Google could be planning a rare upgrade for your Pixel phone to keep it healthy

An image of a man holding a Google Pixel 8 Pro
The Pixel 8 Pro could be one of the phones in line for an upgrade (Image credit: Google)

It looks as though Google is making a rare but very welcome upgrade for some of the best Pixel phones you can buy: it's apparently prepping a kernel upgrade to every Pixel powered by a Tensor chipset, which is the 2021 Google Pixel 6 onwards.

This comes from serial tipster Mishaal Rahman (via Android Central), who has spotted signs of the impending upgrade in comments attached to a recent Android upgrade, left by Google software engineers.

In simple terms, the kernel of a chipset is the low-level software running directly on top of the hardware – the basic code that communicates between the silicon and the Android operating system. The kernel is involved in just about everything that happens on a phone, from memory management to security checks.

In the case of Google's Pixel processors, the kernels are based on Linux. Tensor G1 and G2 Pixels currently use Linux 5.10, while the Tensor G3 Pixels (the Pixel 8 and the Pixel 8 Pro) are on Linux 5.15. It would appear that all these models, and the upcoming Google Pixel 9, will soon get bumped up to Linux 6.1.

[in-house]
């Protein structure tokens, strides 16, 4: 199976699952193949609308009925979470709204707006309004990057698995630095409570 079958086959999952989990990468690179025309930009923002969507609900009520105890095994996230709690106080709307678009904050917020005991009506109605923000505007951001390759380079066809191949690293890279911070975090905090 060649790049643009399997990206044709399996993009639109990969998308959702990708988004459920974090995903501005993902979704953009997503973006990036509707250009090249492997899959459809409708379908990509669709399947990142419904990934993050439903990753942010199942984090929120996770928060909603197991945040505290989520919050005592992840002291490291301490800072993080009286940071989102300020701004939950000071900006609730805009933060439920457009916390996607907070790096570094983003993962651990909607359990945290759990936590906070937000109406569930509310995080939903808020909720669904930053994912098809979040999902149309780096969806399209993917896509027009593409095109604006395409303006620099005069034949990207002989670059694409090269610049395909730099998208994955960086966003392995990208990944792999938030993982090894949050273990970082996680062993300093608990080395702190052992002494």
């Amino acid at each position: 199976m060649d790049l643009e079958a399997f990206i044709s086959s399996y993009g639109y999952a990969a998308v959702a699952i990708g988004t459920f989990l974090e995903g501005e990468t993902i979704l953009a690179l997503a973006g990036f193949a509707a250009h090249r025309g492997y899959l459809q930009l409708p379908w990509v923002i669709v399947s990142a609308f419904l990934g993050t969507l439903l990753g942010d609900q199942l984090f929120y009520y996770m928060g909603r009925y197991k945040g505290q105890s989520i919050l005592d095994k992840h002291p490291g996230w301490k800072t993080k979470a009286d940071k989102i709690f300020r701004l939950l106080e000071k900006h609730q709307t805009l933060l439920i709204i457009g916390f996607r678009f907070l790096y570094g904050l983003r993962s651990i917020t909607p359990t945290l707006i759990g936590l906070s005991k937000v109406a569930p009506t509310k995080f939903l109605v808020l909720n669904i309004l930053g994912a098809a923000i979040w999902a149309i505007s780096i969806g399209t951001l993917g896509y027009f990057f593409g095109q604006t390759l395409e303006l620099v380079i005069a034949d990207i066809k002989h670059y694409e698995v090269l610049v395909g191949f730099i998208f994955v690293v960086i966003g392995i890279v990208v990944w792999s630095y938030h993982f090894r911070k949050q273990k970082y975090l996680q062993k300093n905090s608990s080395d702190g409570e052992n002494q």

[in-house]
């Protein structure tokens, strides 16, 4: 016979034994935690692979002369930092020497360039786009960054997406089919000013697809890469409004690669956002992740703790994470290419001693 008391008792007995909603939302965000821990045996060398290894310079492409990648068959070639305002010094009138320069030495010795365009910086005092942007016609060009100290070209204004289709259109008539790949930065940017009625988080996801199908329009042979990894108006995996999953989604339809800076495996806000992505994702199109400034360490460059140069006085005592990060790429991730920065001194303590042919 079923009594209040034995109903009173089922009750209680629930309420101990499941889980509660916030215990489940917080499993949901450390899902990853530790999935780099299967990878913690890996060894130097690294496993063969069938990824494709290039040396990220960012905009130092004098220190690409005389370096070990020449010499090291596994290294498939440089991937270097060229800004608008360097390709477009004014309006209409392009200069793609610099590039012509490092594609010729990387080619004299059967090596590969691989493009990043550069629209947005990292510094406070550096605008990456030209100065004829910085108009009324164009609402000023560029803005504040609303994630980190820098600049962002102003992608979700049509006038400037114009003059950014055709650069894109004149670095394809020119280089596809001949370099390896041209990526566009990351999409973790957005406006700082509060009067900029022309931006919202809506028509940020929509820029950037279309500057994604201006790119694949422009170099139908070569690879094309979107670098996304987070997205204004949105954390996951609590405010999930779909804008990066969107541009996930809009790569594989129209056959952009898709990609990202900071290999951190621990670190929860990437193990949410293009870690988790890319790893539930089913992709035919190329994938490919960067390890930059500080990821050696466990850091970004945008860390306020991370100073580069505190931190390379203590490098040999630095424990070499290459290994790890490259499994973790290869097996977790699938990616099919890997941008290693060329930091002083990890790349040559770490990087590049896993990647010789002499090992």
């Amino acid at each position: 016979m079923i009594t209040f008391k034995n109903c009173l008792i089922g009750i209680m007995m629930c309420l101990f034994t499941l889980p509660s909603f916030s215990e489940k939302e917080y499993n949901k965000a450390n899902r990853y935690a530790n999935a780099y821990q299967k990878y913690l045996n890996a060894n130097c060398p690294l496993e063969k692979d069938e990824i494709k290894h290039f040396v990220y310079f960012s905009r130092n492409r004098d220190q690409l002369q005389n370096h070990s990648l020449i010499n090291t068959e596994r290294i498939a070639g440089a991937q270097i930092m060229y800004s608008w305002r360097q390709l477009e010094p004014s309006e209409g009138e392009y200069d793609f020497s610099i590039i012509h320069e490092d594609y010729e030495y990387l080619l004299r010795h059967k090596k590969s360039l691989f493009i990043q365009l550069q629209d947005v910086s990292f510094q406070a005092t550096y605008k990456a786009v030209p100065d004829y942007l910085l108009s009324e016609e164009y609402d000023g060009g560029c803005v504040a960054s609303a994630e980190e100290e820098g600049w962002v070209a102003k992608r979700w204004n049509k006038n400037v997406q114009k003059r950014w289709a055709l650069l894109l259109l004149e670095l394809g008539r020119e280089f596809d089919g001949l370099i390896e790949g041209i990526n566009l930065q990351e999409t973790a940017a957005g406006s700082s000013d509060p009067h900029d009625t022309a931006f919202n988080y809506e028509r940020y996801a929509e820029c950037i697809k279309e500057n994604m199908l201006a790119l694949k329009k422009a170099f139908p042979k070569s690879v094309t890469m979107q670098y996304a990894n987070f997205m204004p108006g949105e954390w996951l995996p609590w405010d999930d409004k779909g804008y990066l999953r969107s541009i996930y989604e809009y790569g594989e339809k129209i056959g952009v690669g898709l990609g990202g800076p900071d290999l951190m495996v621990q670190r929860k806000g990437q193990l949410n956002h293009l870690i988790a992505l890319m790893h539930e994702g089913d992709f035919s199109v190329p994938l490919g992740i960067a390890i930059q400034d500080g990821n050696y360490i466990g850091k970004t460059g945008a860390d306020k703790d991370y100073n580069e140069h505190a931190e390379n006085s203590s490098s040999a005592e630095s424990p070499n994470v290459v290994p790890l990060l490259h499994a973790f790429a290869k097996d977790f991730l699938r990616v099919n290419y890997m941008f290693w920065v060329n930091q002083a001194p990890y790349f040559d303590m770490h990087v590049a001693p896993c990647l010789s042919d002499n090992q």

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Behind-the-scenes improvements

As this software code is such a fundamental part of the way a phone operates, it isn't usually ever updated on existing phones: new versions require a lot of work to test and implement, so that no unexpected issues appear in the way that a handset works.

However, these kernel updates can bring with them a lot of benefits. They ensure compatibility with newer components, they help to protect against the latest security threats, and they can improve device efficiency.

There's no hint as to exactly when this kernel update might arrive, but it should make your Pixel phone better when it does. All of the improvements will be behind the scenes though – don't expect a new list of features like the ones we get with Android updates.

When the time comes, Google should roll out these kernel updates over the air, in the same way that Android updates are applied. You won't have to do anything to install them, except for resetting your phone when prompted.

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David Nield
Freelance Contributor

Dave is a freelance tech journalist who has been writing about gadgets, apps and the web for more than two decades. Based out of Stockport, England, on TechRadar you'll find him covering news, features and reviews, particularly for phones, tablets and wearables. Working to ensure our breaking news coverage is the best in the business over weekends, David also has bylines at Gizmodo, T3, PopSci and a few other places besides, as well as being many years editing the likes of PC Explorer and The Hardware Handbook.